Even as I would try to grapple the memories to
permanence, I would expose the futility of the
attempt: make plain how each new scrap
of experience alters the order of things and how
meaning is both conferred and denied
by the same claim.
MAGGIE CARDELUS – April 1998.
For a long time I wasn’t sure why Maggie Cardelús’ tagli had roused in me the memory of Shih Huang Ti, the chinese emperor who ordered the construction of the Great Wall, and the destruction of all books written before him. The legend of Shih Huang Ti his narrated by Borges in a short  story in which he offers several hypotheses that might explain the motivations behind an emperor who felt compelled to embark on two enterprises, which to this day stir feelings of awe anxiety in the reader. Shih Huang Ti’s orders dictated that history begin with him. It is possible to wiew the titanic construction project of the Great Wall together with the burning of the books as an effort to enclose space and arrest time in an attempt to ward off death. But one might also hypothesise, writes Borges, that the two ventures werw not simultaneous; that the emperor had begun by detroyng, and only later decided to preserve all that was to come. Another suggetive hypothesis is that which views the Great Wall as a metaphor for vast and futile constructions, such as the past, whose precariousness is threatened by the whim of a future amperor, who, like Shih Huang Ti, dares to challenge the memory of everything that came before him.
In the face of all these possible interpretations, Borges concludes that, most likely, what is fascinating about the story of the mythical chinese emperor is “che quest’idea ci tocca da sola, indipendentemente dalle congetture che permette. ( La sua virtù può consistere nell’opposizione del costruire e del distruggere, su un enorme scala). Generalizzando il caso precedente, potremmo inferirne che tutte le forme contengono la loro virtù in se stesse e non in un ‘contenuto’ congetturale.”
Why does Borges put an emphasis in cursive on “all form”? Perhaps to suggest that any action, because of its ability to stand out with inaugural character against the undefined ground of the possible, belongs to the realm of “giving form.” And at the same time, every form, the power of every form, lies in its ability to hold together the opposition “del costruire e del distruggere.”? Perhaps this could be a key to the reading of Cardelús’ work, whose tagli, created by a gesture that simultaneously eradicates and transfigures, take us to the threshold between separation and union, problematizing the opposition between creation and destruction. Only when I had the opportunity to see Cardelús’ at work, and follow her careful movements that made a photograph disappear in order give life to a form, all my previous “conjectures” regarding the meaning of her pieces left way to a com-prehension of that dramatic gesture that lies at the opposite pole of construction: destruction.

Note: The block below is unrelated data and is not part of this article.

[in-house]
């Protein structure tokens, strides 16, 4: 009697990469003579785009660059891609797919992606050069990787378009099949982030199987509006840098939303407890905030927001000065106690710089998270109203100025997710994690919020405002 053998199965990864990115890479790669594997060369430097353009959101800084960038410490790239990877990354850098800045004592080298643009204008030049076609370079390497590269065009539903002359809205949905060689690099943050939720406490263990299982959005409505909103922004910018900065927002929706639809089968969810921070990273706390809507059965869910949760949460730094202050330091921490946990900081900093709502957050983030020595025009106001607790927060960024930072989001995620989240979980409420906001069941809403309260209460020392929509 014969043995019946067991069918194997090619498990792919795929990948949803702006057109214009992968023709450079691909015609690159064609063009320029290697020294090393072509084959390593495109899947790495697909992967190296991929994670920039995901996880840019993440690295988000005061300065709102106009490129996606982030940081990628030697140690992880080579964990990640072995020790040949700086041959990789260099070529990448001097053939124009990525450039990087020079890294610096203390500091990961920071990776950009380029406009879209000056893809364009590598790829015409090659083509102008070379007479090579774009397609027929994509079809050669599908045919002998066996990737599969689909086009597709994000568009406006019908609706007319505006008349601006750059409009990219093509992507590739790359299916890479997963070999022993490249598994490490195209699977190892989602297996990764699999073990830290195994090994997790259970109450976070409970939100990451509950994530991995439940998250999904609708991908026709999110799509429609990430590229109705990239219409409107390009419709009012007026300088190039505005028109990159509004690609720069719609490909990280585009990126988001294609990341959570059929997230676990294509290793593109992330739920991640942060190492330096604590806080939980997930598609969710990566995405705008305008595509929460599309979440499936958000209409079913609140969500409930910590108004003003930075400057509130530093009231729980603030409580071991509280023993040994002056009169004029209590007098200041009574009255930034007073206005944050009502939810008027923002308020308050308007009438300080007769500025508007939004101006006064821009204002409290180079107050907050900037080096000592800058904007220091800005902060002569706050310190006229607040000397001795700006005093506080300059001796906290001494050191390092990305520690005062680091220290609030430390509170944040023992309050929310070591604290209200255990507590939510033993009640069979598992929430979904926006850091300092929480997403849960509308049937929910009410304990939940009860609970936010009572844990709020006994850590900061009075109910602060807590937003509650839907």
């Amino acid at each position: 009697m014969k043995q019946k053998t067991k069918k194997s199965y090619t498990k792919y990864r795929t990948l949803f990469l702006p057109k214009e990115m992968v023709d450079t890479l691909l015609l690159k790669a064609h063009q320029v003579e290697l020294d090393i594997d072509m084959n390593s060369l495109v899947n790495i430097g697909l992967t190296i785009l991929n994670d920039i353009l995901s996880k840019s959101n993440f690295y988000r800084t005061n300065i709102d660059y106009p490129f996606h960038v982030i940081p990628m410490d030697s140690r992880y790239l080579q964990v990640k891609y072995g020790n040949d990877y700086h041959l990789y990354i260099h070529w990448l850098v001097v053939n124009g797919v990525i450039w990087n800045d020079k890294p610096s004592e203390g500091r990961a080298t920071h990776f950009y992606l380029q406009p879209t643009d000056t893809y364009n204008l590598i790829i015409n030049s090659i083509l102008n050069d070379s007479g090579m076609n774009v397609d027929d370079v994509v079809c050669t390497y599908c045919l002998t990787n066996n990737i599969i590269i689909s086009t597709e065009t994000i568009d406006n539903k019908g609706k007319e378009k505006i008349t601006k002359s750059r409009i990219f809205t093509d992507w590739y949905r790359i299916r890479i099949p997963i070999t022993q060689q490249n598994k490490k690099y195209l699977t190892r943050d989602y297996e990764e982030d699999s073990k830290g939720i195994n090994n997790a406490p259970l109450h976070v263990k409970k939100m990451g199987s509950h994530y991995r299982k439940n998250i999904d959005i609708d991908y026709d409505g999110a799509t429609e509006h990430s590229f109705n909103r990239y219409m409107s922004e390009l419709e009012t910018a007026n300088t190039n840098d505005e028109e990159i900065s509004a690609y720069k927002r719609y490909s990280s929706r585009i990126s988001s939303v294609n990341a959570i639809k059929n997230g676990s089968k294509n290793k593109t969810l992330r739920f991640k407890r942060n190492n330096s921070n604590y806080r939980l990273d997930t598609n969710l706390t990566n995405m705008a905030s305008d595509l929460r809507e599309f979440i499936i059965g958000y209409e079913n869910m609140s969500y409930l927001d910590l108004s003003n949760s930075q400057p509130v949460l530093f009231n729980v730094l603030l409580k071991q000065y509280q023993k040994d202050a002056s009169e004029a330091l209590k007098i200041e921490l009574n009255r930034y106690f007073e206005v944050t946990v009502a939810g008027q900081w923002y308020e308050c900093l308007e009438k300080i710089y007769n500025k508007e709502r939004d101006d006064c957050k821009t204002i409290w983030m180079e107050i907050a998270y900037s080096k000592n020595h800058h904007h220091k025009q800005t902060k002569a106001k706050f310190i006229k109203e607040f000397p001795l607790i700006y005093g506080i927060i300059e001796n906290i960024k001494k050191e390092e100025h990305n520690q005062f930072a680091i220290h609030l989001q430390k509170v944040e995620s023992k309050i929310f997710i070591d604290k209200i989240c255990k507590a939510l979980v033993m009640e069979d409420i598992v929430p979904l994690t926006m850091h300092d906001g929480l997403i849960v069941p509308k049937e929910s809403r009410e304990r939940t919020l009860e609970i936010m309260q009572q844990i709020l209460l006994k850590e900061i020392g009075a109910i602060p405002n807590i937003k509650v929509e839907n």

Maggie Cardelús is by no means a performer; she does not put herself in stage, if not on the exceptional occasion, in the act of creating a piece. Her tagli, though, defer directly to the hand that made them, to the intervention of the artist, to the per-formative character of an act capable of evoking disturbing archetypes. The clearly sexual valence of the in-cision, the knife’s blade that gives origin to one form at the exclusion of all other possible creations, is accompanied by a strong sense of loss. It is true that this holds true for every moment of creation, and may be said about any work of art, but in Cardelús’ work this takes on a sacrificial dimension. The medium the artist cuts-out is the photograph, reproductions of snaphots of her family: her mother, father, sisters, husband, son: instants secured onto film- mirrors of an uncertain or self-satisfied memory that sees itself reflected in tangible images-that are lost, although transformed into a work of art. the photograph that is cut-out is reduced to a linear construction or a mass of paper folds expertly organized into a new form. In this way the original flat photograph is extended into space, becoming sculpture.
In her first tagli, the cut-outs were combined with other objects. In the three installations shown together at the Galleria Fucares in Madrid in 1997, in which she used photographs of her wedding, Cardelús used wine glasses which she placed directly over the cut-out photos. Using a base to support a piece, or capturing and trapping a cut-out in a glass, gave the pieces a definitive, final form. In more recent pieces, such as Taglio: L’Origine du Monde(I) and Taglio L’Origine du Monde (II), attention shift away from the form to the gesture that gives origin to the form. The photographs used are large scale and pinned to the wall, without other elements. The artist begins to work on them in a random and open way, as though she were trying to dialogue with the photograph, “listening” to the image. Her movements seem to proceed without a pre-defined project, with a gestural expressiveness and inspiration that over time take on an almost ritual character. The apparent tranquility of the hand seems to mask and control the emotional tension involved in the the destruction of highly charged images of loved ones. Rythmically the artist oscillates from one side of the photograph to the other, repeating the same gestures and retouching her own work as though guided by a need for symmetry, a nees for order that impression that there may be no end to the toil of a Penelope armed with an x-acto knife; that another cut is always possible; that there is no definitive conclusion to the work, which continues to exist awaiting the next incision.